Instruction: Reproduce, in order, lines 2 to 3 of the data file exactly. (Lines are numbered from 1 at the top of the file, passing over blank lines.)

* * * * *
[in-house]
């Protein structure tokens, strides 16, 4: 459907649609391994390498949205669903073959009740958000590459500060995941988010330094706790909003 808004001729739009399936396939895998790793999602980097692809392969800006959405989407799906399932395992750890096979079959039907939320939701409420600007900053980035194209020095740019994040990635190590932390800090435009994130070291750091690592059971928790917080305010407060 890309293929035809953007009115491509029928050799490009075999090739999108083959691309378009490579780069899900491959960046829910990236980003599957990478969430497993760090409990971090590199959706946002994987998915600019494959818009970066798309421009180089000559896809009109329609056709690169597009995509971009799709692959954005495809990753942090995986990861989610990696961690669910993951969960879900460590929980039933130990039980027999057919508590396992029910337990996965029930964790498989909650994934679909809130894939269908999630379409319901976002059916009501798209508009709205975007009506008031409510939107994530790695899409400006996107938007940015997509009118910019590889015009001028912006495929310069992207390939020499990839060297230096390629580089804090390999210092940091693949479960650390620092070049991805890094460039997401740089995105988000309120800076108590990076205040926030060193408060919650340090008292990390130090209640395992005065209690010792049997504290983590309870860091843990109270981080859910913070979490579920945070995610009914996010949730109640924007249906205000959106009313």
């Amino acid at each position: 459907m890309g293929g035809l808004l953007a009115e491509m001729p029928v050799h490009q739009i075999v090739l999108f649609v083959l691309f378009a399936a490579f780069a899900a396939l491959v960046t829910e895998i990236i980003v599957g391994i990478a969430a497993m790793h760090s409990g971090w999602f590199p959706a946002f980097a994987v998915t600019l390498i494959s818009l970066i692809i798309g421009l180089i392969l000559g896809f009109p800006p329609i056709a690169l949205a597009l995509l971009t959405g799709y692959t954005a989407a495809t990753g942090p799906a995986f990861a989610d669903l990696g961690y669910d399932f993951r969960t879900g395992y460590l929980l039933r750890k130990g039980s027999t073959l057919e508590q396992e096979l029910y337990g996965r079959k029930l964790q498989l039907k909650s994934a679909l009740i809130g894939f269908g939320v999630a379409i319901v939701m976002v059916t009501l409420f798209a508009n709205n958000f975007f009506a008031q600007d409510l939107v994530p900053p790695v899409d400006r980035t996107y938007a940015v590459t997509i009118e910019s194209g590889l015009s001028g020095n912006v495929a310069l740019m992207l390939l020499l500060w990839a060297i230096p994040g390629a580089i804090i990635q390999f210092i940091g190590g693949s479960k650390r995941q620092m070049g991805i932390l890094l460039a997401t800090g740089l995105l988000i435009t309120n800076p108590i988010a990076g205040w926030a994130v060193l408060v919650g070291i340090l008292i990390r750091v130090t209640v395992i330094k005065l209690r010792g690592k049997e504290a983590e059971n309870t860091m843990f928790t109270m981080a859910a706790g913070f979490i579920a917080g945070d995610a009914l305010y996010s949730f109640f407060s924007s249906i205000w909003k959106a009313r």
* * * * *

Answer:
């Protein structure tokens, strides 16, 4: 459907649609391994390498949205669903073959009740958000590459500060995941988010330094706790909003 808004001729739009399936396939895998790793999602980097692809392969800006959405989407799906399932395992750890096979079959039907939320939701409420600007900053980035194209020095740019994040990635190590932390800090435009994130070291750091690592059971928790917080305010407060 890309293929035809953007009115491509029928050799490009075999090739999108083959691309378009490579780069899900491959960046829910990236980003599957990478969430497993760090409990971090590199959706946002994987998915600019494959818009970066798309421009180089000559896809009109329609056709690169597009995509971009799709692959954005495809990753942090995986990861989610990696961690669910993951969960879900460590929980039933130990039980027999057919508590396992029910337990996965029930964790498989909650994934679909809130894939269908999630379409319901976002059916009501798209508009709205975007009506008031409510939107994530790695899409400006996107938007940015997509009118910019590889015009001028912006495929310069992207390939020499990839060297230096390629580089804090390999210092940091693949479960650390620092070049991805890094460039997401740089995105988000309120800076108590990076205040926030060193408060919650340090008292990390130090209640395992005065209690010792049997504290983590309870860091843990109270981080859910913070979490579920945070995610009914996010949730109640924007249906205000959106009313």
């Amino acid at each position: 459907m890309g293929g035809l808004l953007a009115e491509m001729p029928v050799h490009q739009i075999v090739l999108f649609v083959l691309f378009a399936a490579f780069a899900a396939l491959v960046t829910e895998i990236i980003v599957g391994i990478a969430a497993m790793h760090s409990g971090w999602f590199p959706a946002f980097a994987v998915t600019l390498i494959s818009l970066i692809i798309g421009l180089i392969l000559g896809f009109p800006p329609i056709a690169l949205a597009l995509l971009t959405g799709y692959t954005a989407a495809t990753g942090p799906a995986f990861a989610d669903l990696g961690y669910d399932f993951r969960t879900g395992y460590l929980l039933r750890k130990g039980s027999t073959l057919e508590q396992e096979l029910y337990g996965r079959k029930l964790q498989l039907k909650s994934a679909l009740i809130g894939f269908g939320v999630a379409i319901v939701m976002v059916t009501l409420f798209a508009n709205n958000f975007f009506a008031q600007d409510l939107v994530p900053p790695v899409d400006r980035t996107y938007a940015v590459t997509i009118e910019s194209g590889l015009s001028g020095n912006v495929a310069l740019m992207l390939l020499l500060w990839a060297i230096p994040g390629a580089i804090i990635q390999f210092i940091g190590g693949s479960k650390r995941q620092m070049g991805i932390l890094l460039a997401t800090g740089l995105l988000i435009t309120n800076p108590i988010a990076g205040w926030a994130v060193l408060v919650g070291i340090l008292i990390r750091v130090t209640v395992i330094k005065l209690r010792g690592k049997e504290a983590e059971n309870t860091m843990f928790t109270m981080a859910a706790g913070f979490i579920a917080g945070d995610a009914l305010y996010s949730f109640f407060s924007s249906i205000w909003k959106a009313r």